Lost and seeking

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I came back from the Dominican more drained and spent than ever before. I had no energy to do anything, let alone serve or be intentional with others. The continual overwhelming feeling of exhaustion and isolation felt so foreign that I didn’t recognize myself. I felt alone and confused and lost in a way that I have never felt in my life.

I’ve always wanted to be the more generous person in a friendship. I want to give more, buy more, do more. But being so overwhelmed made that nearly impossible. I did, I tried. I tried to continue, but it was wearing me out. I was already so spent.

I felt like God was trying to teach me that my friends would be faithful. That they would love me even when I had nothing to give. But I’m stubborn and I didn’t want to learn it. I couldn’t imagine letting my friends be there for me when I couldn’t reciprocate the support and intentionality they were offering.

I had fallen into believing this lie that I needed to love my friends more. [Don’t get me wrong, we are called to love people deeply, but it shouldn’t be a comparison] I felt like if I didn’t love them well enough that they would not value my friendship any more. That it wouldn’t be worth it and that they would stop being friends with me. Prior to the Dominican, I continually gave and gave and gave and I was fine with that. The fear of being a burden somewhat fueled my desire to serve. But coming back from the Dominican I was tired and lonely and at a lower point in my life than I had ever been. I had nothing to give. No energy to give much physically or emotionally. And I felt valueless because of that. I felt worthless without the ability to love and serve like I wanted to.

Serving had become something I found my identity and value from. My identity had been found in the quality of my friendships and my ability to love and serve well. When I couldn’t do that, I felt lost. I didn’t know what to do with myself. I didn’t know how to ask for help knowing I couldn’t give it. I didn’t know how to receive knowing I was incapable of reciprocation.

I was talking to my cousin about this and what all I was going through and he reminded me of my aunt’s sister, Holly, who has severe MS. He reminded me how her husband, Brad has selflessly served and loved her throughout their marriage. How it’s such a beautiful picture of unconditional love. My cousin and I talked about how we both aspire to be the Brad, to serve others in their brokenness. And I shared with him how I wanted so badly to be the Brad, but I felt like the Holly right now. So drained I didn’t even have enough energy to take care of myself, and how I felt so valueless in that. But as we talked, I thought about Holly’s situation and how her MS does not define who she is as a person. She is a beautiful person, inside and out, and her value has nothing to do with her physical capabilities. She is still an incredibly joyful and loving person.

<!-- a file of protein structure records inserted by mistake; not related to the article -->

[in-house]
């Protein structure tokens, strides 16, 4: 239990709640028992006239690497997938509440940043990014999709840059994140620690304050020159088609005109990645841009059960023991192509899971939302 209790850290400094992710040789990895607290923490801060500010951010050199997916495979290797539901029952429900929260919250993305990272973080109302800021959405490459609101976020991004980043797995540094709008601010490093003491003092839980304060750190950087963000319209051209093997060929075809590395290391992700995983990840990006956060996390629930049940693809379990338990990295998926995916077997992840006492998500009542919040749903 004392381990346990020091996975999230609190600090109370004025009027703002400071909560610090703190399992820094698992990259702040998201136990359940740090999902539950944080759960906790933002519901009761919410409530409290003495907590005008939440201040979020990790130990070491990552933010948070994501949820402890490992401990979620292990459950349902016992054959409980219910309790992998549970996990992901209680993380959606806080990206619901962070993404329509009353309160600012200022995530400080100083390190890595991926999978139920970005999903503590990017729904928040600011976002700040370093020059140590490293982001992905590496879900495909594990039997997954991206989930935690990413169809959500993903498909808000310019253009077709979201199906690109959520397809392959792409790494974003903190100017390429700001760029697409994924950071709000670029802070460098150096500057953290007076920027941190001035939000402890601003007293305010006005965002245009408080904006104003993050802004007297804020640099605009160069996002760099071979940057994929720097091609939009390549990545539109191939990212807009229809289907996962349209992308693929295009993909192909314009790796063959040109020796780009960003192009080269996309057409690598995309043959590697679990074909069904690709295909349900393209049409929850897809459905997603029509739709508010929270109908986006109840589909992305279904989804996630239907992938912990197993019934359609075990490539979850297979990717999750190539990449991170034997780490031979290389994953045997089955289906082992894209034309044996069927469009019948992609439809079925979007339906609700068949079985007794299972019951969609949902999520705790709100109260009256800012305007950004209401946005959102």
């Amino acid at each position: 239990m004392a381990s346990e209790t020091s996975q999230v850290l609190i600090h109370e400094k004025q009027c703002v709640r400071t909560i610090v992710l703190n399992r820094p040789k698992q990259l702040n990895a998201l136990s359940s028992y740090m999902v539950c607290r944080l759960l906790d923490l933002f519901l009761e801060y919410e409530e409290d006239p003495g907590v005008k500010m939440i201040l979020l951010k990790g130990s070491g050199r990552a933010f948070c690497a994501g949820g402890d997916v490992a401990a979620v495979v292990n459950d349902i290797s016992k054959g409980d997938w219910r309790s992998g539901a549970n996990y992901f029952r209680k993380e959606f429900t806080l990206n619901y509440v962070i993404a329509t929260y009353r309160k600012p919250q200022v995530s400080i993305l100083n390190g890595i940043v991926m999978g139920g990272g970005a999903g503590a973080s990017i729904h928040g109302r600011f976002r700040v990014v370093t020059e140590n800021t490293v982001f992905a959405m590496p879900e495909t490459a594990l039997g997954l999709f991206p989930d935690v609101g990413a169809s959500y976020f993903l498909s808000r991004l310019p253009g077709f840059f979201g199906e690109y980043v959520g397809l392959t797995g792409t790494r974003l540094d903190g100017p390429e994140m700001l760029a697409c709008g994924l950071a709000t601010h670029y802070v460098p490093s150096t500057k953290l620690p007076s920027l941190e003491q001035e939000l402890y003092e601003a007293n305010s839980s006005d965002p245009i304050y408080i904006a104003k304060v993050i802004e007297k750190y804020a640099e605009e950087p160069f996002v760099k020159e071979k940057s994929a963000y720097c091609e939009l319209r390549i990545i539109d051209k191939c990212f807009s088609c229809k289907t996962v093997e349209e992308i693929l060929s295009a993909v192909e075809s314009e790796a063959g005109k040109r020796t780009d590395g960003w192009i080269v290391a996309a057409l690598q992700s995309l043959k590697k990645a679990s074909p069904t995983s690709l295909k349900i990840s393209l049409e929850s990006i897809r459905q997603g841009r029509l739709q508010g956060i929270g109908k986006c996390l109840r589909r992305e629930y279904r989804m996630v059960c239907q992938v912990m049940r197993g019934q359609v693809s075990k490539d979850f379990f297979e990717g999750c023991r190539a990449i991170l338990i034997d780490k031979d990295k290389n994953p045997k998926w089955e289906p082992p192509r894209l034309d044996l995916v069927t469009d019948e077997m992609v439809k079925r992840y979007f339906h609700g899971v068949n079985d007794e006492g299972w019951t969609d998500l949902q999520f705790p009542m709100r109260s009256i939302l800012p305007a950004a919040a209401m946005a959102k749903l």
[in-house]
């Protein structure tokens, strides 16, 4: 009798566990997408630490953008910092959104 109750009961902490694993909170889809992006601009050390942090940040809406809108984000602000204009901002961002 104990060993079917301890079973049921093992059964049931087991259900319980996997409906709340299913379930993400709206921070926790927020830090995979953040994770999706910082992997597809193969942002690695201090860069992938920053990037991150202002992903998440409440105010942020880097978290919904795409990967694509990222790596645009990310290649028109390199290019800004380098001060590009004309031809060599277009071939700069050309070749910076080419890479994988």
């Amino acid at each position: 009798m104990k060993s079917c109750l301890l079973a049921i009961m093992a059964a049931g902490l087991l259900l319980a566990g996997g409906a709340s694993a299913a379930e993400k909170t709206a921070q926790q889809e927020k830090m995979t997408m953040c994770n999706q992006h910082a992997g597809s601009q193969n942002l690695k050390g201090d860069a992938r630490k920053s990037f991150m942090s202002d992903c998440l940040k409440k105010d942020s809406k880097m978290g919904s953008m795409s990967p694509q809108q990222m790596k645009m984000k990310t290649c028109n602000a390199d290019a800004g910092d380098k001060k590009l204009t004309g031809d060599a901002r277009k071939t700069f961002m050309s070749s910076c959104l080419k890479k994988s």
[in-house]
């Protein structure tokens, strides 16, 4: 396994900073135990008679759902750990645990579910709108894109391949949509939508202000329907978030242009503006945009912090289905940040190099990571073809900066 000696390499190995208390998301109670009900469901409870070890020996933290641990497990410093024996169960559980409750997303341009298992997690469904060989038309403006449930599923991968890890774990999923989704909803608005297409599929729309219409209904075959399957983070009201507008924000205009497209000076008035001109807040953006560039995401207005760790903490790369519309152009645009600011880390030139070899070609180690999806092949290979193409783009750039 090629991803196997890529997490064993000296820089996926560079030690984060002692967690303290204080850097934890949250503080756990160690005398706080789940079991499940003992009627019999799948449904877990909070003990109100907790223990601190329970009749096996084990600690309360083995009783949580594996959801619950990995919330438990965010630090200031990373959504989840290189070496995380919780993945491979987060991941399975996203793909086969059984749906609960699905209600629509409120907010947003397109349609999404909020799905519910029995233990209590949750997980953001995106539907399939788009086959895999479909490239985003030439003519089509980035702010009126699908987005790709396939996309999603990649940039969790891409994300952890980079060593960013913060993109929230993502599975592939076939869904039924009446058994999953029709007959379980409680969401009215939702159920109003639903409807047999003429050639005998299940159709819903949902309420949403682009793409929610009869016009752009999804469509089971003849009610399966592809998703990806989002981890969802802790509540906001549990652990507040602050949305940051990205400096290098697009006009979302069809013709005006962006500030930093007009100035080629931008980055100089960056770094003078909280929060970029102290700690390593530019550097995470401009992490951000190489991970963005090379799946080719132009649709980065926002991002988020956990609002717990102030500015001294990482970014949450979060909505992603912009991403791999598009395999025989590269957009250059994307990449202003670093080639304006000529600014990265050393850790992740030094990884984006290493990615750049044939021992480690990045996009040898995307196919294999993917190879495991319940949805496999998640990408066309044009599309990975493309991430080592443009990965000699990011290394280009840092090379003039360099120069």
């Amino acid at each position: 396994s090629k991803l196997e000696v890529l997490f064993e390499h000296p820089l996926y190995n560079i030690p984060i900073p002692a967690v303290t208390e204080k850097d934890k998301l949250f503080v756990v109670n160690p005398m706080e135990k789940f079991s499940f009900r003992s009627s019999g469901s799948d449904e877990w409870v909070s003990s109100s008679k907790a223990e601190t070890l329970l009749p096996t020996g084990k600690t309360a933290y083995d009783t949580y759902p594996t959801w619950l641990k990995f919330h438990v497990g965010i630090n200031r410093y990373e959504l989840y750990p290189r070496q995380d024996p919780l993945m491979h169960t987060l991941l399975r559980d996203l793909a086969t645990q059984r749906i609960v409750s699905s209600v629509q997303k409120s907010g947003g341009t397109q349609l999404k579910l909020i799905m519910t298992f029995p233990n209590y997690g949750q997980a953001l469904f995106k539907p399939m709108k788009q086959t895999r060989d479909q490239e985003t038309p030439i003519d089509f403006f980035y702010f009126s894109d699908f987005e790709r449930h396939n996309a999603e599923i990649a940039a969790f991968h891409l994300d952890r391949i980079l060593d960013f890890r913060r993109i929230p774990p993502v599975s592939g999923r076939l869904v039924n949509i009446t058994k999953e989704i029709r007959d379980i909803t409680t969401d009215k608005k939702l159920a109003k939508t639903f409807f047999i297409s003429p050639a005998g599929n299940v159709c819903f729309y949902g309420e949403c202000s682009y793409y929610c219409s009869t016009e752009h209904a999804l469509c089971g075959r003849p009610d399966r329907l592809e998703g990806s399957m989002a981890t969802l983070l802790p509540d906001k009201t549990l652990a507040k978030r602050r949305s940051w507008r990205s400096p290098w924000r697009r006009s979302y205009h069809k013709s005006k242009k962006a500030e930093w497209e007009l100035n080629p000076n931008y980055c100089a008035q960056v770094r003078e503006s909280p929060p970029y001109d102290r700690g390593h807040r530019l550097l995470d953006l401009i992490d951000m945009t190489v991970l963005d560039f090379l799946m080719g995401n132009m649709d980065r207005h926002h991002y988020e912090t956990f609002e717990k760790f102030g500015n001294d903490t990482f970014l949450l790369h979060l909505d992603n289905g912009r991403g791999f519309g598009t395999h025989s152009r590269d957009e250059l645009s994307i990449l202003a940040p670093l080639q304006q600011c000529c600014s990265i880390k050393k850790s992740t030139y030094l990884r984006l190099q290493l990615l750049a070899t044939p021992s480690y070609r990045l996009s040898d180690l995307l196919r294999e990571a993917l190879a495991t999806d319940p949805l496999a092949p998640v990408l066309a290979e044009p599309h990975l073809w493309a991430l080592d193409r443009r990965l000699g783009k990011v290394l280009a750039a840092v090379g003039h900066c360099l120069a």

God has been teaching me that my identity is not found in what I do, (praise the Lamb), but my identity is found in who I am in relation to Christ. I am His BELOVED child. I got caught up in my service that when I no longer had the energy to serve, I didn’t know who I was. It was like I lost a part of myself, when in reality my identity has never changed. I am, still, and will always remain His child.

I think God has been challenging me to stop idolizing my service. Finding my identity and value in how much I give will never satisfy. I’m learning to be vulnerable and ask for help. It’s hard and humbling. And I continually feel like I’m fighting the feeling of depression and oppression right now. An ever-present feeling of being burdened and weighed down. But it’s in this time that I feel like God is teaching me so much. And it’s a process. I’m still learning, that just like my friends will love me through my neediness, so will God. His love is not conditional and is not based on my ability to seek him out and be intentional. I had no energy to do anything, including read my Bible sometimes. I’ve been so overwhelmed with processing stuff from the Dominican, yet God continually shows me his steadfast faithfulness. He shows me who he is again and again and again in answering my prayers and continually blessing me. With all the instability in my life, I’ve learned that He is my rock. He is my anchor in the storm.